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Lorlatinib significantly improved progression-free survival in treatment-naive patients with advanced ALK-positive non–small cell lung cancer versus crizotinib, meeting the primary end point of the phase 3 CROWN trial.
Lorlatinib (Lorbrena) significantly improved progression-free survival (PFS) in treatment-naive patients with advanced ALK-positive non–small cell lung cancer (NSCLC) versus crizotinib (Xalkori), meeting the primary end point of the phase 3 CROWN trial (NCT03052608).1
“Almost a decade ago, we pioneered the first biomarker-driven medicine for ALK-positive NSCLC, which transformed treatment of this disease,” Chris Boshoff, MD, PhD, chief development officer of Oncology at Pfizer Global Product Development, stated in a press release. “These topline results of the CROWN study reinforce the significant benefit of [lorlatinib] demonstrated in later-line settings, and we are excited to share these data soon with physicians and other healthcare providers, as well as engage with global regulatory authorities to potentially provide people with previously untreated metastatic NSCLC this third-generation ALK inhibitor.”
Results from the trial were reviewed by an independent data monitoring committee (DMC) as part of a prespecified interim analysis. Regarding safety, the profiles for both agents proved to be consistently with prior reports. Data from CROWN will likely be presented at an upcoming medical meeting.
In the open-label, parallel 2-arm, phase 3 trial, a total of 296 treatment-naïve patients with advanced ALK-positive NSCLC were randomized 1:1 to receive either continuous single-agent oral lorlatinib at 100 mg once daily or continuous oral crizotinib monotherapy at 250 mg twice daily.2
The primary end point of the trial is PFS per blinded independent central review (BICR) assessment. Key secondary end points include overall survival, PFS based on investigator’s assessment, objective response based on BICR and investigator assessment, intracranial objective response based on BICR, intracranial time to progression per BICR, and duration of response (DOR) per BIRC, time to second objective disease progression per investigator assessment, and safety, among others.
In November 2018, the FDA granted an accelerated approval to lorlatinib as a treatment for patients with ALK-positive metastatic NSCLC following disease progression on 1 or more prior ALK-targeted TKIs. The regulatory decision was based on data from a phase 2 study (B7461001); CROWN is the confirmatory trial to convert that decision to a full approval, according to Pfizer.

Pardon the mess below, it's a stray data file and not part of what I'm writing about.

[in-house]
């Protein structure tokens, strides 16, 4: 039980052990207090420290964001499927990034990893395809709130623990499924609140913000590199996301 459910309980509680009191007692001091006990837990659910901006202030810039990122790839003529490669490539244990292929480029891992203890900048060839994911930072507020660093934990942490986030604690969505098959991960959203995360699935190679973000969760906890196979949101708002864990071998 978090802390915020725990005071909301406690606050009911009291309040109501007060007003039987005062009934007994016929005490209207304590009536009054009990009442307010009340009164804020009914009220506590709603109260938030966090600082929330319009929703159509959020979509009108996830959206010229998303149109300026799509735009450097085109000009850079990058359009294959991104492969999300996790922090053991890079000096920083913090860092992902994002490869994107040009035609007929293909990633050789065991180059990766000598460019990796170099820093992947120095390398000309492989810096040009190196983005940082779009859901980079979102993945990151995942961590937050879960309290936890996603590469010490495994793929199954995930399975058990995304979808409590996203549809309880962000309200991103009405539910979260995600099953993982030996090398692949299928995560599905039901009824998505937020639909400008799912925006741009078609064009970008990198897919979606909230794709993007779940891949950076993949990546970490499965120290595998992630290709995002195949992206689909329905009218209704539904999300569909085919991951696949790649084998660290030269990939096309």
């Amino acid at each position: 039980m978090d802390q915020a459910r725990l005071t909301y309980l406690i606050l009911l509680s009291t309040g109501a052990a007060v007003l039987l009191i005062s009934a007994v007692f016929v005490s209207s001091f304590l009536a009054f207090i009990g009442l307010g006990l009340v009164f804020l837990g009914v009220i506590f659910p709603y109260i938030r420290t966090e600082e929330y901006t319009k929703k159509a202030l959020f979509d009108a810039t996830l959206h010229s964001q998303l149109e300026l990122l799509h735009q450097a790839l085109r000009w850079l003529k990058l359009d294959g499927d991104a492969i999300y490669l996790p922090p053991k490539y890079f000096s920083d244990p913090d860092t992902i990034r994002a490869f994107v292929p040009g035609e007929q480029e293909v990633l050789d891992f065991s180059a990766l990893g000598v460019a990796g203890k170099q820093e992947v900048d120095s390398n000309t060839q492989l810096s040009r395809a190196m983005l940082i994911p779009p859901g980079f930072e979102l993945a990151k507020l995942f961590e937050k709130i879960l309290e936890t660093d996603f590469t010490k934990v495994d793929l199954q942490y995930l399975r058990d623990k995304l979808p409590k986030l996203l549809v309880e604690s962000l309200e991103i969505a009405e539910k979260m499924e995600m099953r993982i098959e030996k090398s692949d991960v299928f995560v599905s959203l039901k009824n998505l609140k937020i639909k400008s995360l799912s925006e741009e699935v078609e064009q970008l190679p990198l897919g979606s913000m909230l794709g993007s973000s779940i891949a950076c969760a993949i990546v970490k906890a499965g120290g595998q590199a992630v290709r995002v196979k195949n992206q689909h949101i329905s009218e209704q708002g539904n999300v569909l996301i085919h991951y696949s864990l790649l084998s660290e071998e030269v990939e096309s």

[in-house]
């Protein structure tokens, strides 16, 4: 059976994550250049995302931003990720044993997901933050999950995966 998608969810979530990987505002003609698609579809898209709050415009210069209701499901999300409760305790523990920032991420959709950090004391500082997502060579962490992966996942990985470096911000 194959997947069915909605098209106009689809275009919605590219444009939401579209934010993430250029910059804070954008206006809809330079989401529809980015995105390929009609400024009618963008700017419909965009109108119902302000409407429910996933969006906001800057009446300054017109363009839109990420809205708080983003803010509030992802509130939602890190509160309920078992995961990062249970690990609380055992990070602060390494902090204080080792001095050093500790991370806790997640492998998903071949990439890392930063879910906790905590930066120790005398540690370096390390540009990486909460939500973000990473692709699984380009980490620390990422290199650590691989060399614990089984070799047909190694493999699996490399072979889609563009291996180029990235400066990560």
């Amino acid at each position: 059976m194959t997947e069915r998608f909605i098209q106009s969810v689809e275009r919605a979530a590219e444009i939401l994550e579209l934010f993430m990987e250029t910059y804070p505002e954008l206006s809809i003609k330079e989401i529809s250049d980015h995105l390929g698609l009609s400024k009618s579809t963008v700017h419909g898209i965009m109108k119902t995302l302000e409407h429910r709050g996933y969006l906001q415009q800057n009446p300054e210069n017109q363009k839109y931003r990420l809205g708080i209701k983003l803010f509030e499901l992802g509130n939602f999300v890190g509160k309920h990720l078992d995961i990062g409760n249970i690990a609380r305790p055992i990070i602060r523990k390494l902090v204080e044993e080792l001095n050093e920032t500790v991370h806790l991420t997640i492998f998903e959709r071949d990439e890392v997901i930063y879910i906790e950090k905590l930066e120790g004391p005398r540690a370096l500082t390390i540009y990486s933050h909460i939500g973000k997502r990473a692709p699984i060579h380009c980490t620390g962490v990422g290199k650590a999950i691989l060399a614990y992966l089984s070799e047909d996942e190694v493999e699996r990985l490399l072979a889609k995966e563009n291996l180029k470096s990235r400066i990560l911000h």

The pharmaceutical company plans to share the results from the phase 3 trial with the FDA and other health authorities to support the conversion to a full approval, as well as to expand the indication to include patients with previously untreated ALK-positive metastatic disease.
Data from the phase 2 study showed an overall response rate (ORR) of 48% (95% CI, 42%-55%) in a subgroup of 215 patients with ALK-positive metastatic NSCLC who were previously treated with 1 or more ALK TKIs; this included a complete response (CR) rate of 4% and a partial response (PR) rate of 44%. The median DOR was 12.5 months (95% CI, 8.4-23.7).
Within the 215-patient efficacy population, 29 patients had received previous treatment with crizotinib and no prior chemotherapy, 35 patients had previously received crizotinib and 1 to 2 lines of prior chemotherapy, 28 patients received a prior ALK TKI that was not crizotinib with or without prior chemotherapy, 75 patients received 2 prior ALK TKIs with or without prior chemotherapy, and 48 patients had received previous treatment with 3 ALK TKIs with or without prior chemotherapy.
The median age of participants was 53 years and 59% were female; moreover, approximately half of the patients (51%) were white and 34% were Asian. With regard to ECOG performance status, 96% had a status of 0 or 1. Ninety-five percent of patients had adenocarcinoma.
Notably, 69% of all participants in this subgroup had a history of brain metastases and 60% had measurable disease (n = 80). Of patients with measurable disease, the intracranial response rate with lorlatinib was 60% (95% CI, 49%-70%); this was composed of a CR rate of 21% and a PR rate of 38%. Moreover, the median DOR with lorlatinib was 19.5 months (95% CI, 12.4–not reached).
The safety population in the trial was comprised of 295 patients with either ALK-positive or ROS1-positive metastatic disease who had received treatment with oral lorlatinib at 100 mg once daily. The median duration of treatment exposure was 12.5 months and approximately half of patients (52%) received the drug for at least 12 months.
With regard to safety, the most common adverse effects (AEs) reported in 20% or more of patients included edema, peripheral neuropathy, cognitive effects, dyspnea, fatigue, weight gain, arthralgia, mood effects, and diarrhea. The most commonly reported laboratory abnormalities included hypercholesterolemia, hypertriglyceridemia, anemia, hyperglycemia, increased aspartate aminotransferase, hypoalbuminemia, increased alanine transaminase, increased lipase, and increased alkaline phosphatase.
Additionally, 32% of patients experienced serious AEs (SAEs). The most commonly reported SAEs included pneumonia (3.4%), dyspnea (2.7%), pyrexia (2%), mental status changes (1.4%), and respiratory failure (1.4%). AEs that led to death were reported in 2.7% of patients who received the treatment; these effects included pneumonia (0.7%), myocardial infarction (0.7%), acute pulmonary edema (0.3%), embolism (0.3%), peripheral artery occlusion (0.3%), and respiratory distress (0.3%).
Toxicities that led to treatment discontinuation were reported in 8% of patients and 48% of patients required dose interruptions. Twenty-four percent of patients needed at least 1 dose reduction.